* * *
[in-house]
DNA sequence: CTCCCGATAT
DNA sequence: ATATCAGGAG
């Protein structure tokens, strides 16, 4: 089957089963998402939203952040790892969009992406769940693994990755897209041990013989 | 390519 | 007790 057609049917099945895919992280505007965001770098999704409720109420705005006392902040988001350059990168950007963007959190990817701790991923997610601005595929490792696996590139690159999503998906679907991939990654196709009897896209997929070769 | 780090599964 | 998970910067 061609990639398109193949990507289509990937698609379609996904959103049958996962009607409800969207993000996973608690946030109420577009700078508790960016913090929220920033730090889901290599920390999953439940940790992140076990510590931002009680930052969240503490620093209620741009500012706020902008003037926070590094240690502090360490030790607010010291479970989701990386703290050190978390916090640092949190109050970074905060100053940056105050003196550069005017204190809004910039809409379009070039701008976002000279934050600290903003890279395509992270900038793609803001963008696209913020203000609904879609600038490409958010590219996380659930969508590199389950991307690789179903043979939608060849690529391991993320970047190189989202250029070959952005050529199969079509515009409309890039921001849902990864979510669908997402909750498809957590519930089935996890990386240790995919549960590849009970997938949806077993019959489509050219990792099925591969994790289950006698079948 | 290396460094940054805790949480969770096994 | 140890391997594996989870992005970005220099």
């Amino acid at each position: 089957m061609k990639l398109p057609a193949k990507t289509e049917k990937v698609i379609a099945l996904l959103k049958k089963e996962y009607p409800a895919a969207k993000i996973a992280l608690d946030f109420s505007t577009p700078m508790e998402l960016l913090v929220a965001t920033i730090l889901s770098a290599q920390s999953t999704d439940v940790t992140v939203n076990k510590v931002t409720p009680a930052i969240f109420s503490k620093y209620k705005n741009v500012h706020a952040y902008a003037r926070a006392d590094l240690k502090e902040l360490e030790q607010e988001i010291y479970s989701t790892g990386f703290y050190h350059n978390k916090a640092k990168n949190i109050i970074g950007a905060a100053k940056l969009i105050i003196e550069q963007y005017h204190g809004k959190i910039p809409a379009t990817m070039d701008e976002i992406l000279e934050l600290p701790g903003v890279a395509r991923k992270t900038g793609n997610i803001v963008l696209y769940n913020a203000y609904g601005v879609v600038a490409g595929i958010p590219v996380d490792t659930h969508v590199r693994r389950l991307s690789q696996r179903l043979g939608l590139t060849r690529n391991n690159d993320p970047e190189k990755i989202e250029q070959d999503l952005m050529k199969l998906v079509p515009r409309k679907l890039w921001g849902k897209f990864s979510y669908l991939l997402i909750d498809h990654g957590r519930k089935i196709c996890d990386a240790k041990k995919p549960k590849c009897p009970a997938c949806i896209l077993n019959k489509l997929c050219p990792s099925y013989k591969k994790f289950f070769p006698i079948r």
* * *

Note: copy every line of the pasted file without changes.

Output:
[in-house]
DNA sequence: CTCCCGATAT
DNA sequence: ATATCAGGAG
């Protein structure tokens, strides 16, 4: 089957089963998402939203952040790892969009992406769940693994990755897209041990013989 | 390519 | 007790 057609049917099945895919992280505007965001770098999704409720109420705005006392902040988001350059990168950007963007959190990817701790991923997610601005595929490792696996590139690159999503998906679907991939990654196709009897896209997929070769 | 780090599964 | 998970910067 061609990639398109193949990507289509990937698609379609996904959103049958996962009607409800969207993000996973608690946030109420577009700078508790960016913090929220920033730090889901290599920390999953439940940790992140076990510590931002009680930052969240503490620093209620741009500012706020902008003037926070590094240690502090360490030790607010010291479970989701990386703290050190978390916090640092949190109050970074905060100053940056105050003196550069005017204190809004910039809409379009070039701008976002000279934050600290903003890279395509992270900038793609803001963008696209913020203000609904879609600038490409958010590219996380659930969508590199389950991307690789179903043979939608060849690529391991993320970047190189989202250029070959952005050529199969079509515009409309890039921001849902990864979510669908997402909750498809957590519930089935996890990386240790995919549960590849009970997938949806077993019959489509050219990792099925591969994790289950006698079948 | 290396460094940054805790949480969770096994 | 140890391997594996989870992005970005220099």
């Amino acid at each position: 089957m061609k990639l398109p057609a193949k990507t289509e049917k990937v698609i379609a099945l996904l959103k049958k089963e996962y009607p409800a895919a969207k993000i996973a992280l608690d946030f109420s505007t577009p700078m508790e998402l960016l913090v929220a965001t920033i730090l889901s770098a290599q920390s999953t999704d439940v940790t992140v939203n076990k510590v931002t409720p009680a930052i969240f109420s503490k620093y209620k705005n741009v500012h706020a952040y902008a003037r926070a006392d590094l240690k502090e902040l360490e030790q607010e988001i010291y479970s989701t790892g990386f703290y050190h350059n978390k916090a640092k990168n949190i109050i970074g950007a905060a100053k940056l969009i105050i003196e550069q963007y005017h204190g809004k959190i910039p809409a379009t990817m070039d701008e976002i992406l000279e934050l600290p701790g903003v890279a395509r991923k992270t900038g793609n997610i803001v963008l696209y769940n913020a203000y609904g601005v879609v600038a490409g595929i958010p590219v996380d490792t659930h969508v590199r693994r389950l991307s690789q696996r179903l043979g939608l590139t060849r690529n391991n690159d993320p970047e190189k990755i989202e250029q070959d999503l952005m050529k199969l998906v079509p515009r409309k679907l890039w921001g849902k897209f990864s979510y669908l991939l997402i909750d498809h990654g957590r519930k089935i196709c996890d990386a240790k041990k995919p549960k590849c009897p009970a997938c949806i896209l077993n019959k489509l997929c050219p990792s099925y013989k591969k994790f289950f070769p006698i079948r």